Fewer People Complying With Lockdown Restrictions

Peter Russell

May 29, 2020

Fewer people in the UK have stuck to the Government's COVID-19 lockdown restrictions over the past week, research has suggested.

Latest data from the COVID-19 Social Study by University College London (UCL) comes as UK authorities continue to ease rules designed to contain the pandemic.

It echoed latest official figures from the Office for National Statistics (ONS), which found that more people in England, Scotland, and Wales left their homes in the last few days.

The UCL study of more than 90,000 people found that in the week ending 25th May, 'complete' compliance declined from an average of 70% of adults to just over 50%.

Among young adults, compliance levels were even lower, with only 40% reporting completely following lockdown rules.

Declining Confidence in the Government's Handling of the Pandemic

Confidence in Government to handle the pandemic decreased in England following the announcement of easing of lockdown measures. 

Confidence fell most notably amongst those under 30, those in urban areas, and those with a mental health diagnosis.

The dip was particularly noticeable over the bank holiday weekend, when the news was dominated by the row over Boris Johnson's special adviser Dominic Cummings and his controversial drive to Durham during lockdown.

A decline in confidence was not seen in Scotland, Wales, and Northern Ireland, where lockdown measures were eased later, the researchers noted.

The study has been ongoing since March and is updated with new findings each week. It is not published in a journal and has not been peer reviewed.
 

Latest Results

Among the main findings in the latest UCL bulletin were:

  • There was no evidence of any changes in mental health in response to the first stage of the easing of lockdown 2 weeks ago in England

  • Anxiety and depression levels remained relatively stable but higher than usual reported averages

  • Principle stressors relating to COVID-19, including being ill from the disease, accessing food, unemployment, and finances, remained relatively low

  • Health and social care keyworkers were showing similar experiences to people in lockdown at home, although they were less worried about unemployment

  • Thoughts of death or self-harm, experience of self-harm or abuse, and loneliness remained relatively stable, but were higher amongst younger people and those who lived alone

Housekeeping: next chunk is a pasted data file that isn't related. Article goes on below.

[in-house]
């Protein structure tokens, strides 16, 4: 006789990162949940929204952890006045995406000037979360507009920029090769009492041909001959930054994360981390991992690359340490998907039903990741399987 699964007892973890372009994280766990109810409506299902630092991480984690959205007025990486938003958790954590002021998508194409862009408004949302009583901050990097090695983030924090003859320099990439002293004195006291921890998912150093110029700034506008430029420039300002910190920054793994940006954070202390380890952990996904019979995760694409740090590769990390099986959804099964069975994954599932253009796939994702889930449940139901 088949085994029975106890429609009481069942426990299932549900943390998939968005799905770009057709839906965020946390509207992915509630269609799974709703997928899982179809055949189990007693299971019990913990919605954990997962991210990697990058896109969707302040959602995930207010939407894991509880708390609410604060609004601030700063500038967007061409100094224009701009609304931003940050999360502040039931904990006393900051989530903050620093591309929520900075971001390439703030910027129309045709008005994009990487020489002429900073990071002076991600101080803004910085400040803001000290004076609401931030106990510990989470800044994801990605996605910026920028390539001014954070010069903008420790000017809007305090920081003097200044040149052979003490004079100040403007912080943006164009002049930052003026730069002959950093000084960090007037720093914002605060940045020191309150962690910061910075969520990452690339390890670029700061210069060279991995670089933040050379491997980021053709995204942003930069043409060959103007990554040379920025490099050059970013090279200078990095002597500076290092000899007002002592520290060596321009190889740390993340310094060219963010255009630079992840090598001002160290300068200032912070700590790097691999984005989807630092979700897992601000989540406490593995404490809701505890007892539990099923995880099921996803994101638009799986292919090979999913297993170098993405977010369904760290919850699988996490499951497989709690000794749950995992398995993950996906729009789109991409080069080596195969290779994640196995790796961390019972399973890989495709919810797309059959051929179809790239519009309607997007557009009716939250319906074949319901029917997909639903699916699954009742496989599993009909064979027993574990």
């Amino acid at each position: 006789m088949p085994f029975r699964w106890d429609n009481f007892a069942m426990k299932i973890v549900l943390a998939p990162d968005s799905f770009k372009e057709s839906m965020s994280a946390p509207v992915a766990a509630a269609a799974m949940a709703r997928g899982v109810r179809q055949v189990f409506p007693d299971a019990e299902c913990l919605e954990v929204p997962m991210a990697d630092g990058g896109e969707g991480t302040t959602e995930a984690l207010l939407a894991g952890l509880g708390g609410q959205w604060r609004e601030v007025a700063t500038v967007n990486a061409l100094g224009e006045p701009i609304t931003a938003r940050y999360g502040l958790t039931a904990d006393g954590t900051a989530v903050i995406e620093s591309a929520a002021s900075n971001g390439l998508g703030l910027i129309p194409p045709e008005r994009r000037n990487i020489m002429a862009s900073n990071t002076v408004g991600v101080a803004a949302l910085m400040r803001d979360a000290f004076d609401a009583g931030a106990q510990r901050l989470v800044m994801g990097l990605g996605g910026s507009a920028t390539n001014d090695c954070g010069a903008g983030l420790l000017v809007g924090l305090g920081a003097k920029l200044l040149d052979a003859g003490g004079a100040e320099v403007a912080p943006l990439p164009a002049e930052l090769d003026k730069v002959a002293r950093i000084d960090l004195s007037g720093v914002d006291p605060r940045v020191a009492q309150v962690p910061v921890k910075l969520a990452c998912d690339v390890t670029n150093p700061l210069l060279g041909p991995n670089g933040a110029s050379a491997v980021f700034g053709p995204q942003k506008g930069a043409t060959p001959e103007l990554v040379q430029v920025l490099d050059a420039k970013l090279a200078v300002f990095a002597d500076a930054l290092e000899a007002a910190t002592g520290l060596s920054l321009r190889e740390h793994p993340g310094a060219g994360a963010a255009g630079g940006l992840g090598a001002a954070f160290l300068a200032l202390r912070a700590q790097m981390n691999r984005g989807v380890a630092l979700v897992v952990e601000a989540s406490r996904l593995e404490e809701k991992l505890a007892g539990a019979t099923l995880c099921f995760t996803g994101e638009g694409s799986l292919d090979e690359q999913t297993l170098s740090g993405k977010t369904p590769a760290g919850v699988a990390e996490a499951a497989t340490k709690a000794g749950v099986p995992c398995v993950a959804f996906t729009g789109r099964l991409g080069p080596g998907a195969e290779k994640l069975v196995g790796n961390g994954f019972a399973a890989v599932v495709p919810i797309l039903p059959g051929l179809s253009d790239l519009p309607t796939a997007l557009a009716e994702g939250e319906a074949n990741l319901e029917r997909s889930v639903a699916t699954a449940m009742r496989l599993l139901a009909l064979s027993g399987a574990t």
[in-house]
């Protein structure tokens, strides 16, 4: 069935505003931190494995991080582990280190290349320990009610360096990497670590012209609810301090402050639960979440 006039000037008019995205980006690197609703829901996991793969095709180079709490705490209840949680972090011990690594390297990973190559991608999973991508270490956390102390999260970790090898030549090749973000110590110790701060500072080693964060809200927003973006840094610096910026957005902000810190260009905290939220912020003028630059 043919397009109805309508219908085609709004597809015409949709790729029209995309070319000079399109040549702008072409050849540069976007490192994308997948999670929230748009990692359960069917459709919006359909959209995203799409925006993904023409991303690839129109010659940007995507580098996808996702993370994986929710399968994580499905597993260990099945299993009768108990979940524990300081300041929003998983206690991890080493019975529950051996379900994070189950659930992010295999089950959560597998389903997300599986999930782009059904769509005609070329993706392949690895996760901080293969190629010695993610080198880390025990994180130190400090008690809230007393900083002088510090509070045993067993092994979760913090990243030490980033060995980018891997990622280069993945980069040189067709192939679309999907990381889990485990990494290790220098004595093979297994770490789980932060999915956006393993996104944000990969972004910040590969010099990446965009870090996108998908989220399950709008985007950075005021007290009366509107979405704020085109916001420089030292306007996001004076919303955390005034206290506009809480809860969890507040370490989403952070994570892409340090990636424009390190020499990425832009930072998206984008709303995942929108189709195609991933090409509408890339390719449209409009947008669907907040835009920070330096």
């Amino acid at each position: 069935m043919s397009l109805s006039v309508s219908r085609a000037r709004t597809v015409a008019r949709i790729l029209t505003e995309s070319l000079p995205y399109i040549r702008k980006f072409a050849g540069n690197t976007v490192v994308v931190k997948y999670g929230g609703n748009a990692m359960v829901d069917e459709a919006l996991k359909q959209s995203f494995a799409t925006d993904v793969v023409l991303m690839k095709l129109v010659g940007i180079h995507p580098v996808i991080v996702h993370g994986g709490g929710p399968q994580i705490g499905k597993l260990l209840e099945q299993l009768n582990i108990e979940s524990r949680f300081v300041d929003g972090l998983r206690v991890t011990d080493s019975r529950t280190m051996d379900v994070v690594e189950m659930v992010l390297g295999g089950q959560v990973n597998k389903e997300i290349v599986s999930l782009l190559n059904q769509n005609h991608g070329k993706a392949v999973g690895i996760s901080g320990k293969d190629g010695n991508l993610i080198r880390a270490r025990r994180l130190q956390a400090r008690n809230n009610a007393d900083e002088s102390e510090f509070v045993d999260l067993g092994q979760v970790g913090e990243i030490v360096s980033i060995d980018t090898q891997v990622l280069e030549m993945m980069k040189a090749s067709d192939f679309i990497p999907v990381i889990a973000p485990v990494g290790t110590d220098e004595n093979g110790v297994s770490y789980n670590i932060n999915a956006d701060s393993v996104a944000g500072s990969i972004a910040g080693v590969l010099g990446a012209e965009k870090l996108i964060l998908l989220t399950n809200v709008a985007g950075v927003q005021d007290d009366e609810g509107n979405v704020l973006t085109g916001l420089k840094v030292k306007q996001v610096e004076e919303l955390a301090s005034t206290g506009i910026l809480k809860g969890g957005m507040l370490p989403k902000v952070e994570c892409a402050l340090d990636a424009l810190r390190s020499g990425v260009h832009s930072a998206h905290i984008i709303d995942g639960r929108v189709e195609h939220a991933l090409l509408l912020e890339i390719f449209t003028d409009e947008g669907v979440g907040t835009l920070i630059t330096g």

• Life satisfaction remained lower than usual levels, but was higher than when lockdown started

Lead author Dr Daisy Fancourt, associate professor in behavioural science and health at UCL, said:  "Compliance with Government advice continues to fall, but still remains relatively high amongst most groups. Confidence in Government also continues to fall in England since the easing of lockdown was announced, dropping most noticeably over the bank holiday weekend."

Cheryl Lloyd, education programme head at the Nuffield Foundation, which is funding the study, said: "With compliance levels falling, it is increasingly important to know which specific lockdown measures adults are breaking, and to consider what this can tell us about how public health messages can be communicated more effectively."

Reaction to the Study

John Drury, professor of social psychology at the University of Sussex, told the Science Media Centre: "The authors' finding that adherence to the public health measures remains relatively high is good to see.

"But the decline in adherence, which the authors link to reduced confidence in the Government, is worrying.

"As our own research shows, the key to emergency communication is good relations between the authority and the public.  When the relationship is damaged, communication fails.

"I agree with those calling for the NHS and public health authorities to take leadership instead of this Government."

Robert Dingwall, professor of sociology at Nottingham Trent University, said reported levels of anxiety were "troubling" and suggested there were "problems that may remain for a good deal longer, especially as the declining levels of confidence in the UK/English government may lead to a lack of trust in its more optimistic messaging".

He added: "The lower compliance levels reported by younger people may also indicate a growing awareness of the trivial risk presented by COVID-19 to these age groups. The lockdown rules and advice are not proportionate to this, although they may be well-intentioned in helping to prevent transmission to older people."
 

ONS Figures

Figures published today by the ONS, covering a 4 day period over the bank holiday weekend, found that:

  • More people left their home, with 90% of adults saying they had left for any reason, compared with 86% last week

  • There was a large increase in the number of people leaving home to meet others in a public place

  • 42% of adults who had left their home had visited a park or public green space, with 36% of these saying they had met with family or friends from outside their household

  • 36% of adults in employment said they had left their home to travel to and from work in the past 7 days, a similar level to last week

  • 29% of adults said they felt unsafe or very unsafe when outside their home, compared with 41% the previous week

  • 29% of adults said they had used face coverings outside their home, most commonly whilst shopping

Covid-19 Social Study: Results Release 10, University College London. Report.

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